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I started self studying Genki I and then II after learning hiragana/katakana, I found its format beginner friendly and the audio was useful. It is separated by chapters starting with a (usually very) short story using the grammar points in that lesson and some of the vocab, followed by vocabulary lists written with hiragana and sometimes with an additional kanji writing, and after that several grammar points.

There are some practice examples in the main book but you can get the workbook for much more practice. You dont need to know kanji for Genki, I started it before wanikani.

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Did you do it by yourself?

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Yes, completely.

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I too have tried genki several times and would never be able to see it through. Right now hesitant to try any courses though, right now I’ve just begun my grammar practice by reading picture books without looking things up (mostly), renshuu.org (trying to get used to the UI lol), and watching ammo misa on yt

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I started Genki 1 with no japanese knowledge except for hiragana and katakana. I think it works pretty well but there are definitely some issues I noticed and some things I think should have been explained more in depth. For example the ます form of some verbs such as あそぶ was not explained and it was frustrating when I was asked to give あそびます when it wasnt taught through the books. Another example is せがたかい is only taught as meaning tall but it is never broken down as せ ,が and たかい . Also the listening comprehension in the workbook can be a little advanced in my opinion and does not equal the difficulty you will see in the writing questions.

I still think Genki is a great book but these are some things I think should be known before buying the books.

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I think I intuitively figured this out… but does せ mean height?

Am processing those te-form chapters and this came up for me recently…

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Yeah so I just learned せ means height and せがたかい literally means height is tall or maybe status of height is tall. It isnt a HUGE deal you still get the meaning from what Genki teaches you but I still think simple breakdowns like this are important so that you can understand Japanese sentence structures more in depth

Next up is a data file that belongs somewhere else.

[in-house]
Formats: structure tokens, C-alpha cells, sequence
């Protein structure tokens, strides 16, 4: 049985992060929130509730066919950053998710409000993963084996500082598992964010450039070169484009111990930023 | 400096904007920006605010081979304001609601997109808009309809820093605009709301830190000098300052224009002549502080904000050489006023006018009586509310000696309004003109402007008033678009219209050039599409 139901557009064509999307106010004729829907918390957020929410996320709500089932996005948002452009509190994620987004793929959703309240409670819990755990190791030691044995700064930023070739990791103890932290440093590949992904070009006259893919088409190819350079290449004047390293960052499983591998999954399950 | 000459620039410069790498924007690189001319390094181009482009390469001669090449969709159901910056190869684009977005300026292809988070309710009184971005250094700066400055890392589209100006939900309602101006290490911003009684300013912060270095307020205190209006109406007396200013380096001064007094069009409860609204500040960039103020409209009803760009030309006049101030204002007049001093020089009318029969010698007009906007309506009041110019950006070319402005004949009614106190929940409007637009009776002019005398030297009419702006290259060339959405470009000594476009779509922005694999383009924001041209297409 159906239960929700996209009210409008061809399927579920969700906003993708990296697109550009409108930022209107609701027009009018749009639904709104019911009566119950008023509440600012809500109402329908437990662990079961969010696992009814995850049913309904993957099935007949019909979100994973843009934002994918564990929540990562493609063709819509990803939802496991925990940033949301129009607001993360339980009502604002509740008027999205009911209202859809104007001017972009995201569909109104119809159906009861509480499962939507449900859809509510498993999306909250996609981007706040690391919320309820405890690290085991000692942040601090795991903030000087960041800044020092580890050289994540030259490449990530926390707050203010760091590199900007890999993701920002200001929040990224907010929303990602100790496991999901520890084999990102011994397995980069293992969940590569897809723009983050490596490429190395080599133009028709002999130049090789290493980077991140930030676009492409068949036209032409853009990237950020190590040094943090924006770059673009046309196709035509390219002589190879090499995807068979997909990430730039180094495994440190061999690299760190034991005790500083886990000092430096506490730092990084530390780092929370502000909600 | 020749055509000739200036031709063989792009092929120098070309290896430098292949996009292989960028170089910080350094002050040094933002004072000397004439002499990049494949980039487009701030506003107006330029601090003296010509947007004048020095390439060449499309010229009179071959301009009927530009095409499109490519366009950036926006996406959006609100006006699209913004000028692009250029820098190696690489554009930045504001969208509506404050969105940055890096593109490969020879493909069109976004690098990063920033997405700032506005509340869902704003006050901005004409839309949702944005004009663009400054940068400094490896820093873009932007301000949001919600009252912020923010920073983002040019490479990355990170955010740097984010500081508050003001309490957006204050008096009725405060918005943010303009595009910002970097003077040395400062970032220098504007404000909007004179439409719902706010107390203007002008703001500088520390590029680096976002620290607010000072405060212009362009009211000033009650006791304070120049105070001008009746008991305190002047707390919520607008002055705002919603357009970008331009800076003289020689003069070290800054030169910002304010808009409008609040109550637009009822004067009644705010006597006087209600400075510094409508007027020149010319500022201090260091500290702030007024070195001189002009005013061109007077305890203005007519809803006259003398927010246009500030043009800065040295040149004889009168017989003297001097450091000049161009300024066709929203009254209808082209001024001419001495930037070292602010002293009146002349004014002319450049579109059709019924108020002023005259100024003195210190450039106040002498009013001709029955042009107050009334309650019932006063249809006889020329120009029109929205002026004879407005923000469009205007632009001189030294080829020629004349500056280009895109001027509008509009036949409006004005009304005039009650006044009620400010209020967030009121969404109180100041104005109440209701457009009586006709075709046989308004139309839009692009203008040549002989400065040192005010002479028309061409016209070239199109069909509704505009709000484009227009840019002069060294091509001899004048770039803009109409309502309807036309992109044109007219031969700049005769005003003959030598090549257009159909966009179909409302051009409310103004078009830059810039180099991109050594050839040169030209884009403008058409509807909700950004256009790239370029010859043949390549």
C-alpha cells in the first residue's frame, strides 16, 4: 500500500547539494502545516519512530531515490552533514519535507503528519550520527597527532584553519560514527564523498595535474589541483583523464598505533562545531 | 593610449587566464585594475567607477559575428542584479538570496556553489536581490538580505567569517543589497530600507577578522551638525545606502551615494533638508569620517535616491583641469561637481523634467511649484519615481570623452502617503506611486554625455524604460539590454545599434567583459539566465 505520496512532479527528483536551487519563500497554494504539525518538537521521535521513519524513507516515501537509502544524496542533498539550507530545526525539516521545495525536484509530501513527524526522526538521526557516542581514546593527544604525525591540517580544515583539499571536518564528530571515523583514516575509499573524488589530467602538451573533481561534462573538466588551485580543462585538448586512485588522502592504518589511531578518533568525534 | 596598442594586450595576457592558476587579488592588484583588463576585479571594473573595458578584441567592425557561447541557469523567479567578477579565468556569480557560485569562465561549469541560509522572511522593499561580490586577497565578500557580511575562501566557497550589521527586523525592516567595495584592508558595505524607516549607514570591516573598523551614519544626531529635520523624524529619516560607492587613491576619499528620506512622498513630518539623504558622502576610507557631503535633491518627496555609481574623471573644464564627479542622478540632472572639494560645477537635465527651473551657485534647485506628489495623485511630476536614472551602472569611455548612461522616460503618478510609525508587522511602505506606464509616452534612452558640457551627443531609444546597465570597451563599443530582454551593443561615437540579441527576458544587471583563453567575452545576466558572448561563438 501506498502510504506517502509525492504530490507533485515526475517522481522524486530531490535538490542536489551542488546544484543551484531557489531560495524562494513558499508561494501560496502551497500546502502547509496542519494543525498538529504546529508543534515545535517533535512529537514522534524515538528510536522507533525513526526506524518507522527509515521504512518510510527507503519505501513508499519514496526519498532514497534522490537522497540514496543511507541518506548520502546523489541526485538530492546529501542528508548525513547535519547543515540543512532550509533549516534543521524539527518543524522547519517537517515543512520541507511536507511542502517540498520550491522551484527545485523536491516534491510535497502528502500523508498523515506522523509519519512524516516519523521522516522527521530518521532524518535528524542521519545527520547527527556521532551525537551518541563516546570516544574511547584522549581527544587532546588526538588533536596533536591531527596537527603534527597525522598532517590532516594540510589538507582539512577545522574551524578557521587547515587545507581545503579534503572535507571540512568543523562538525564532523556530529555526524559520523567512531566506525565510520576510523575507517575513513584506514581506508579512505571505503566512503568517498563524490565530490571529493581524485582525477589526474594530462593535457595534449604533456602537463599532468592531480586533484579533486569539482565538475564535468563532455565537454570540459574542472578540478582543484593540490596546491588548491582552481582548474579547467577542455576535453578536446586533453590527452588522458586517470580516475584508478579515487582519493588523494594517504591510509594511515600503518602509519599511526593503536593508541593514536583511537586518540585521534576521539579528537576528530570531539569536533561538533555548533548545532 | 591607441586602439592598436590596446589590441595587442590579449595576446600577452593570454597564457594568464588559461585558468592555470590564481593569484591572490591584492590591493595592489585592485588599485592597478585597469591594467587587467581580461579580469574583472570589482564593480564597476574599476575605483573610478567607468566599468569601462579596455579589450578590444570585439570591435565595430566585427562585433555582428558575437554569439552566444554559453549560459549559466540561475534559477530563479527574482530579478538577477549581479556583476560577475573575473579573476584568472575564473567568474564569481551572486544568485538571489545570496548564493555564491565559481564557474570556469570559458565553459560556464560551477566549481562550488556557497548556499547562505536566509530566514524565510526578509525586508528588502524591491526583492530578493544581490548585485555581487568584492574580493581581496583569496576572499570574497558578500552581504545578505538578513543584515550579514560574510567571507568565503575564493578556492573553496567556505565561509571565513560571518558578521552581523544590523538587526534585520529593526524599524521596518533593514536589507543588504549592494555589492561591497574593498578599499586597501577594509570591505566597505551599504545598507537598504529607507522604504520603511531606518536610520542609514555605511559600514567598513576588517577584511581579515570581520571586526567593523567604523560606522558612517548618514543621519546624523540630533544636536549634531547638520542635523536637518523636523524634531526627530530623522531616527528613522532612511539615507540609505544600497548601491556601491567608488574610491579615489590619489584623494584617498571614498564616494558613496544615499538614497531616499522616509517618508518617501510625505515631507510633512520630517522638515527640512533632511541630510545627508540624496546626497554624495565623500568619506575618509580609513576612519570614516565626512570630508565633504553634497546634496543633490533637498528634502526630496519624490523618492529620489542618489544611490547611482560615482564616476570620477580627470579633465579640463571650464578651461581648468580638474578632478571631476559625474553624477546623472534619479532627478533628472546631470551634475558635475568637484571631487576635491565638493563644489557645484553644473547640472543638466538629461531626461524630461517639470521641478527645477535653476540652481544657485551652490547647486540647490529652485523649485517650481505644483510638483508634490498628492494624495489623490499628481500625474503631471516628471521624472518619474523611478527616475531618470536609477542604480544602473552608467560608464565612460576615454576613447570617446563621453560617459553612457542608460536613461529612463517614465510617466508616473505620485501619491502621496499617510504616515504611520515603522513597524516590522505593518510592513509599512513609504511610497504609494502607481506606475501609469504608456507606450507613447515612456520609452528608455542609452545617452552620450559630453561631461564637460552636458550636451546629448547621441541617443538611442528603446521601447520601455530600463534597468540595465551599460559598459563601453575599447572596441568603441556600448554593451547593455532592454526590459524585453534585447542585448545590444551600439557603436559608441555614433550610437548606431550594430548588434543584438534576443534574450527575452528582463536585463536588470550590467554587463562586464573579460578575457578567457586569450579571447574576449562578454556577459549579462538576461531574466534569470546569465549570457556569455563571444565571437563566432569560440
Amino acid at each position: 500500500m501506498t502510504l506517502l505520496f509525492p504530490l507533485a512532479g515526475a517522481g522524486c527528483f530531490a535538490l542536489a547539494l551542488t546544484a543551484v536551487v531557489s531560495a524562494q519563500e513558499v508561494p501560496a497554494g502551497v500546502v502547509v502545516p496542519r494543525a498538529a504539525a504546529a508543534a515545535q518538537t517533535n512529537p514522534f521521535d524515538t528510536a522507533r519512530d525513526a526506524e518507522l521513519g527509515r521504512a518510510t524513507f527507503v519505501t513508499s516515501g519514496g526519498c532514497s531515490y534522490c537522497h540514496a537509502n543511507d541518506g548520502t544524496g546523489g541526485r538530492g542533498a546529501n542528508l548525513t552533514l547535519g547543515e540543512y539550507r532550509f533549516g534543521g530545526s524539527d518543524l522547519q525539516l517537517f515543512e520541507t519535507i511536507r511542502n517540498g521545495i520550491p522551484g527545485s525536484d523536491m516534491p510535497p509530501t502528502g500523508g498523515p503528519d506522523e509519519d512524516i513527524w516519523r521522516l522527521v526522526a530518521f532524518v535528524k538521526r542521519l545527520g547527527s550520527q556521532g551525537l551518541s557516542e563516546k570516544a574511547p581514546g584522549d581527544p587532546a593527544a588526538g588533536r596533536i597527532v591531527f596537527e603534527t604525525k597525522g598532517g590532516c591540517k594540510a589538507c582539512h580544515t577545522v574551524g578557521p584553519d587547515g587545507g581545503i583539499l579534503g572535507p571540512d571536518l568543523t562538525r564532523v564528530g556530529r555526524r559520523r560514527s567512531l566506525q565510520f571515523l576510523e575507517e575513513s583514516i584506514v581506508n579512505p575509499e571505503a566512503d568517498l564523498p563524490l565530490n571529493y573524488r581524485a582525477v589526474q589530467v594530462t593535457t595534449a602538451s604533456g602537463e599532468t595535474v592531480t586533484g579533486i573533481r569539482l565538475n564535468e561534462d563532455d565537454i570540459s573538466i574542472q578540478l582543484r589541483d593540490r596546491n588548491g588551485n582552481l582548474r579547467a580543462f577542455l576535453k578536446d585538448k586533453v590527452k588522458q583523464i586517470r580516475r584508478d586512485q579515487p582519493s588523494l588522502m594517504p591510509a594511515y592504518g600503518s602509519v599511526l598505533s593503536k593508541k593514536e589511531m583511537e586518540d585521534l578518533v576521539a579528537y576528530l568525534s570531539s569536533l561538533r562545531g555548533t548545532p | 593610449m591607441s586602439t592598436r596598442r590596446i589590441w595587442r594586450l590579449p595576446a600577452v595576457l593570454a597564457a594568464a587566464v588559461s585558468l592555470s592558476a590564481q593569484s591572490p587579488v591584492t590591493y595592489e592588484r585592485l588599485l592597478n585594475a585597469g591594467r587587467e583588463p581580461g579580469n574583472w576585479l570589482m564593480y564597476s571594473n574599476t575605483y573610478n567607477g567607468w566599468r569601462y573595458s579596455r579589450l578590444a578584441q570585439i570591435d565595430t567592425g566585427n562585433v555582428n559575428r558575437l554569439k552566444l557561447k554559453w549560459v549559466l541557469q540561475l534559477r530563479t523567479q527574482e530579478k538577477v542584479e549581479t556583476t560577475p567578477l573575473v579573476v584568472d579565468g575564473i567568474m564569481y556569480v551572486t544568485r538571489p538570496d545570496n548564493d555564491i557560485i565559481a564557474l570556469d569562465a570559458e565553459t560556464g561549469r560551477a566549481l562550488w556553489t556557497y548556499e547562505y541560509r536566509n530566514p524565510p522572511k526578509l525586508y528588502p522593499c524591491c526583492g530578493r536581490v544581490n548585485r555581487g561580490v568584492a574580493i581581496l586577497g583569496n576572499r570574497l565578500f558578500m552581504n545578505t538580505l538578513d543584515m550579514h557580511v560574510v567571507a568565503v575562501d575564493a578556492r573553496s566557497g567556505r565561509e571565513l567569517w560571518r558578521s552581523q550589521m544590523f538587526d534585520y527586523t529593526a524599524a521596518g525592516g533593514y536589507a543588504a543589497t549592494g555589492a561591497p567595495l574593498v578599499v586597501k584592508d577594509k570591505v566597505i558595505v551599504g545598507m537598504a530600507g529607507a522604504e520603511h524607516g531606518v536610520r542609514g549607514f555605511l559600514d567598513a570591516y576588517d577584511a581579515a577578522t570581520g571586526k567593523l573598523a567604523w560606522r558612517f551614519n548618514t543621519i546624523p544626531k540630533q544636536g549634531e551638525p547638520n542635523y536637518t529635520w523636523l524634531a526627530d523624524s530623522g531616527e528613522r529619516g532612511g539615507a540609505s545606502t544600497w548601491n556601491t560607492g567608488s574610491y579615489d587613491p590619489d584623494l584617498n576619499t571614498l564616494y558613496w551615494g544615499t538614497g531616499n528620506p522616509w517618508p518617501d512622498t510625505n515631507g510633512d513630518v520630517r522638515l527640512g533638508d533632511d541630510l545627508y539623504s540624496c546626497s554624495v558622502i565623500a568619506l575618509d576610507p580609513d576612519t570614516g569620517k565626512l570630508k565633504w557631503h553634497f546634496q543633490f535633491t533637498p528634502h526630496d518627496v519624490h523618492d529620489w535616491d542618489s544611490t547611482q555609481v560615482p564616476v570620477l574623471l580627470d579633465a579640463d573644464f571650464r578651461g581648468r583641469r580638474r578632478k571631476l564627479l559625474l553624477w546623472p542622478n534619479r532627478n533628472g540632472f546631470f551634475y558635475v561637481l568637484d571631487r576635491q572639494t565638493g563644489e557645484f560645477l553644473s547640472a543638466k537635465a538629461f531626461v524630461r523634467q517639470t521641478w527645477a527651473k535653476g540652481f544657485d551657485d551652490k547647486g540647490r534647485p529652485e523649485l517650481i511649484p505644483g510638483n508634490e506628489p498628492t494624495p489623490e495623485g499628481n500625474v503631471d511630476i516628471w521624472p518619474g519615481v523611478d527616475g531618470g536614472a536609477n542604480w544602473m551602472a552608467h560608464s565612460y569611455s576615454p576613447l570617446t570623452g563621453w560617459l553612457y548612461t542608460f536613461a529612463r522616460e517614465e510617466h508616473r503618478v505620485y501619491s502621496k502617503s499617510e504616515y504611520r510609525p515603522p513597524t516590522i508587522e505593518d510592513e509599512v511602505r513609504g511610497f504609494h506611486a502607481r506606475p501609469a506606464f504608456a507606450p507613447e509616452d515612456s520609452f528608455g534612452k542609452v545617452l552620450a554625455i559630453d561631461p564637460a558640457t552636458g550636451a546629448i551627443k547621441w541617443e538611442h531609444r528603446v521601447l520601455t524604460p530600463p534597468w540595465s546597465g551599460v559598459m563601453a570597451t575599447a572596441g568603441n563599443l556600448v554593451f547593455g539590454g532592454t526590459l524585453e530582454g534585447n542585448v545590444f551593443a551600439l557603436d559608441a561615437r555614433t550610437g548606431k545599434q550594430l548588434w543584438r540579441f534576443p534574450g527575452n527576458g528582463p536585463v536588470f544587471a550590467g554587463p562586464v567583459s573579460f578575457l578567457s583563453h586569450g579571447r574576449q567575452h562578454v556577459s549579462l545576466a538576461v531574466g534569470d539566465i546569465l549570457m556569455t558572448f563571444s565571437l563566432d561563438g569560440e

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This is really helpful! Thanks a lot. So, if I read a few of these daily and put a few words in Anki decks do you think that my grammar would improve? A big problem of mine are particles and getting used to the sentence order. I’m at lesson 9 of Marugoto A1 at the moment meaning I can create basic sentences and tell a few things about myself / my family / food etc but I can’t really stray from those topics. Thanks again for your time, this goes for everyone that responded :smiley:

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The only way to get better at reading is by reading. :slight_smile: The more you see how particles are used in context, the better your brain will subconsciously relate certain words and speech styles to particles. It sounds weird, I know, but it works! You do it all the time without thinking about it. Some day you will just have it click and won’t even notice until you’re so far along you naturally compose your own sentences correctly. Nobody’s perfect, not even Japanese people, but it’s an intuition.

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se means back or spine, segatakai…tall spine or long spine = tall (person)

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While that makes sense, I think it is just literally a separate definition.
As you can see, the third definition on jisho is ‘height’

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As a teacher of Japanese who utilizes the Marugoto Curriculum and who has also worked a little with the Genki curriculum, I can tell you that, by far, Marugoto is the more natural way to learn Japanese. Plus, it’s fun and tends to have a modern feel to it. Genki, in my opinion, is kinda outdated and really should be revamped.

Anyways, you can check out some free lessons that I do with Marugoto on a Facebook group that I help run. We normally do in-person classes, but with the whole Corona Virus thing going on, we have switched to streaming on Facebook live. I recommend giving it a try! :grin: